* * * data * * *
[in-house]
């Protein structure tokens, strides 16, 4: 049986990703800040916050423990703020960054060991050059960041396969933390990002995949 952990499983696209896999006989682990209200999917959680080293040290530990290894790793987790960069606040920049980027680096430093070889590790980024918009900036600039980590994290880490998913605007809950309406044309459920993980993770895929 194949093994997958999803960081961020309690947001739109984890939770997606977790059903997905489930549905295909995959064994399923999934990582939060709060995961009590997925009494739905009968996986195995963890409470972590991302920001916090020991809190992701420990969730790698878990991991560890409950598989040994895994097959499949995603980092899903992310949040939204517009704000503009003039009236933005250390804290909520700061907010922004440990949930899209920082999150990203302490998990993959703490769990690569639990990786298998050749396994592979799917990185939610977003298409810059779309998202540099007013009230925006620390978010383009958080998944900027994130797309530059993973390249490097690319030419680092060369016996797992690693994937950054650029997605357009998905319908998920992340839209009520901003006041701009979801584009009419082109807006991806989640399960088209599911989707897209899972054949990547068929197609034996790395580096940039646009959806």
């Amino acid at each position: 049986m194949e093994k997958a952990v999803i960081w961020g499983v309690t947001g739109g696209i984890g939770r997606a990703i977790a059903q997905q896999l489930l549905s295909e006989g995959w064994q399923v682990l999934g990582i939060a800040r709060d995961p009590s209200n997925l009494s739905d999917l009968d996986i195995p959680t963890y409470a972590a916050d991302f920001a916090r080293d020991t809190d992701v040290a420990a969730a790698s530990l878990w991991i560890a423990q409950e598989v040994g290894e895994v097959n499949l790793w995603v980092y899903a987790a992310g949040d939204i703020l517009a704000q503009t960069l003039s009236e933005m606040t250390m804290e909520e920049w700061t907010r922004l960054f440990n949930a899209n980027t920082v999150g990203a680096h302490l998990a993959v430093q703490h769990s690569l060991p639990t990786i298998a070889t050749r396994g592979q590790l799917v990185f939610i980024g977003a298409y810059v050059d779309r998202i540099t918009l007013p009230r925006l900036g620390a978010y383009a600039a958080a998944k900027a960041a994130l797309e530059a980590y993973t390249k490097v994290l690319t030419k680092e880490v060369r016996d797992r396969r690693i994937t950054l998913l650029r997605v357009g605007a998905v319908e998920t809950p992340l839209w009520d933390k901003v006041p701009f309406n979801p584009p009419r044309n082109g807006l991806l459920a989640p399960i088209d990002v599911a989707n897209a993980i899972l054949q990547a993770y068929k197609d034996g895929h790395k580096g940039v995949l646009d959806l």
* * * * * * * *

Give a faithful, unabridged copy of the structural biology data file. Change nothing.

[in-house]
């Protein structure tokens, strides 16, 4: 049986990703800040916050423990703020960054060991050059960041396969933390990002995949 952990499983696209896999006989682990209200999917959680080293040290530990290894790793987790960069606040920049980027680096430093070889590790980024918009900036600039980590994290880490998913605007809950309406044309459920993980993770895929 194949093994997958999803960081961020309690947001739109984890939770997606977790059903997905489930549905295909995959064994399923999934990582939060709060995961009590997925009494739905009968996986195995963890409470972590991302920001916090020991809190992701420990969730790698878990991991560890409950598989040994895994097959499949995603980092899903992310949040939204517009704000503009003039009236933005250390804290909520700061907010922004440990949930899209920082999150990203302490998990993959703490769990690569639990990786298998050749396994592979799917990185939610977003298409810059779309998202540099007013009230925006620390978010383009958080998944900027994130797309530059993973390249490097690319030419680092060369016996797992690693994937950054650029997605357009998905319908998920992340839209009520901003006041701009979801584009009419082109807006991806989640399960088209599911989707897209899972054949990547068929197609034996790395580096940039646009959806």
């Amino acid at each position: 049986m194949e093994k997958a952990v999803i960081w961020g499983v309690t947001g739109g696209i984890g939770r997606a990703i977790a059903q997905q896999l489930l549905s295909e006989g995959w064994q399923v682990l999934g990582i939060a800040r709060d995961p009590s209200n997925l009494s739905d999917l009968d996986i195995p959680t963890y409470a972590a916050d991302f920001a916090r080293d020991t809190d992701v040290a420990a969730a790698s530990l878990w991991i560890a423990q409950e598989v040994g290894e895994v097959n499949l790793w995603v980092y899903a987790a992310g949040d939204i703020l517009a704000q503009t960069l003039s009236e933005m606040t250390m804290e909520e920049w700061t907010r922004l960054f440990n949930a899209n980027t920082v999150g990203a680096h302490l998990a993959v430093q703490h769990s690569l060991p639990t990786i298998a070889t050749r396994g592979q590790l799917v990185f939610i980024g977003a298409y810059v050059d779309r998202i540099t918009l007013p009230r925006l900036g620390a978010y383009a600039a958080a998944k900027a960041a994130l797309e530059a980590y993973t390249k490097v994290l690319t030419k680092e880490v060369r016996d797992r396969r690693i994937t950054l998913l650029r997605v357009g605007a998905v319908e998920t809950p992340l839209w009520d933390k901003v006041p701009f309406n979801p584009p009419r044309n082109g807006l991806l459920a989640p399960i088209d990002v599911a989707n897209a993980i899972l054949q990547a993770y068929k197609d034996g895929h790395k580096g940039v995949l646009d959806l």